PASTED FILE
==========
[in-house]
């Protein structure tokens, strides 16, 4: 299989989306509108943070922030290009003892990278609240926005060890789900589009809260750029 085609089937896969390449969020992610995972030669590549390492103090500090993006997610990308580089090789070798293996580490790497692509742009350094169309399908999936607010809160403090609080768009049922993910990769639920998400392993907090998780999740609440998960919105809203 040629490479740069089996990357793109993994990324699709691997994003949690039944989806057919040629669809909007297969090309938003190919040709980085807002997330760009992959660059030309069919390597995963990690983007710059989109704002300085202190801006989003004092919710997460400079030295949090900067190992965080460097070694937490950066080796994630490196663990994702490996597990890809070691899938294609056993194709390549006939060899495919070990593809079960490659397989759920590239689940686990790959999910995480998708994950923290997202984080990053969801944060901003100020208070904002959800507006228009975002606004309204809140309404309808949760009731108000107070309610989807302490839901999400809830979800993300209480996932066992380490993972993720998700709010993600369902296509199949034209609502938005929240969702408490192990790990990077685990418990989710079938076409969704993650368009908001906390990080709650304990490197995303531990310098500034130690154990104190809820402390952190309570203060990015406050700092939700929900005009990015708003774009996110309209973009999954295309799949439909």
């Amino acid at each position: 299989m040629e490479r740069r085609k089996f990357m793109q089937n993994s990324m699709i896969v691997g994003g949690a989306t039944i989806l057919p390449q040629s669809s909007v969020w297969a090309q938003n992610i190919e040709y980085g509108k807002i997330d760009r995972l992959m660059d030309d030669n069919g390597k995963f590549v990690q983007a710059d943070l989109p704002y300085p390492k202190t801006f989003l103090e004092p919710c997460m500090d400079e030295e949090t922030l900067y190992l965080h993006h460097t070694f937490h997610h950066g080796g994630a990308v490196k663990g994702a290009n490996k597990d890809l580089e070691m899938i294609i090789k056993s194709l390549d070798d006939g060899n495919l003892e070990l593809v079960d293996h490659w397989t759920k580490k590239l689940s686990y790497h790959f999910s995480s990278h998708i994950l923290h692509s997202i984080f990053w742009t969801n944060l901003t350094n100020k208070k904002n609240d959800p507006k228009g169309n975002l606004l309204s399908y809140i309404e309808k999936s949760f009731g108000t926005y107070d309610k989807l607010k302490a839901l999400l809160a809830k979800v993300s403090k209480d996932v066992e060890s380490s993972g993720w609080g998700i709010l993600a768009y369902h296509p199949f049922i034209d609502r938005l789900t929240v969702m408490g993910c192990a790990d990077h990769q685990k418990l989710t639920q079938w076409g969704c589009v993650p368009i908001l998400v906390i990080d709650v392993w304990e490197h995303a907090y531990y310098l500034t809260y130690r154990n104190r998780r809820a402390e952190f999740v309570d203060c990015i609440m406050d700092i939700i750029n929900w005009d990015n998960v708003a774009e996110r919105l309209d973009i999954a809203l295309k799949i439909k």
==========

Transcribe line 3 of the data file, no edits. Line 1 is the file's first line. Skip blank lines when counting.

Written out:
């Amino acid at each position: 299989m040629e490479r740069r085609k089996f990357m793109q089937n993994s990324m699709i896969v691997g994003g949690a989306t039944i989806l057919p390449q040629s669809s909007v969020w297969a090309q938003n992610i190919e040709y980085g509108k807002i997330d760009r995972l992959m660059d030309d030669n069919g390597k995963f590549v990690q983007a710059d943070l989109p704002y300085p390492k202190t801006f989003l103090e004092p919710c997460m500090d400079e030295e949090t922030l900067y190992l965080h993006h460097t070694f937490h997610h950066g080796g994630a990308v490196k663990g994702a290009n490996k597990d890809l580089e070691m899938i294609i090789k056993s194709l390549d070798d006939g060899n495919l003892e070990l593809v079960d293996h490659w397989t759920k580490k590239l689940s686990y790497h790959f999910s995480s990278h998708i994950l923290h692509s997202i984080f990053w742009t969801n944060l901003t350094n100020k208070k904002n609240d959800p507006k228009g169309n975002l606004l309204s399908y809140i309404e309808k999936s949760f009731g108000t926005y107070d309610k989807l607010k302490a839901l999400l809160a809830k979800v993300s403090k209480d996932v066992e060890s380490s993972g993720w609080g998700i709010l993600a768009y369902h296509p199949f049922i034209d609502r938005l789900t929240v969702m408490g993910c192990a790990d990077h990769q685990k418990l989710t639920q079938w076409g969704c589009v993650p368009i908001l998400v906390i990080d709650v392993w304990e490197h995303a907090y531990y310098l500034t809260y130690r154990n104190r998780r809820a402390e952190f999740v309570d203060c990015i609440m406050d700092i939700i750029n929900w005009d990015n998960v708003a774009e996110r919105l309209d973009i999954a809203l295309k799949i439909k």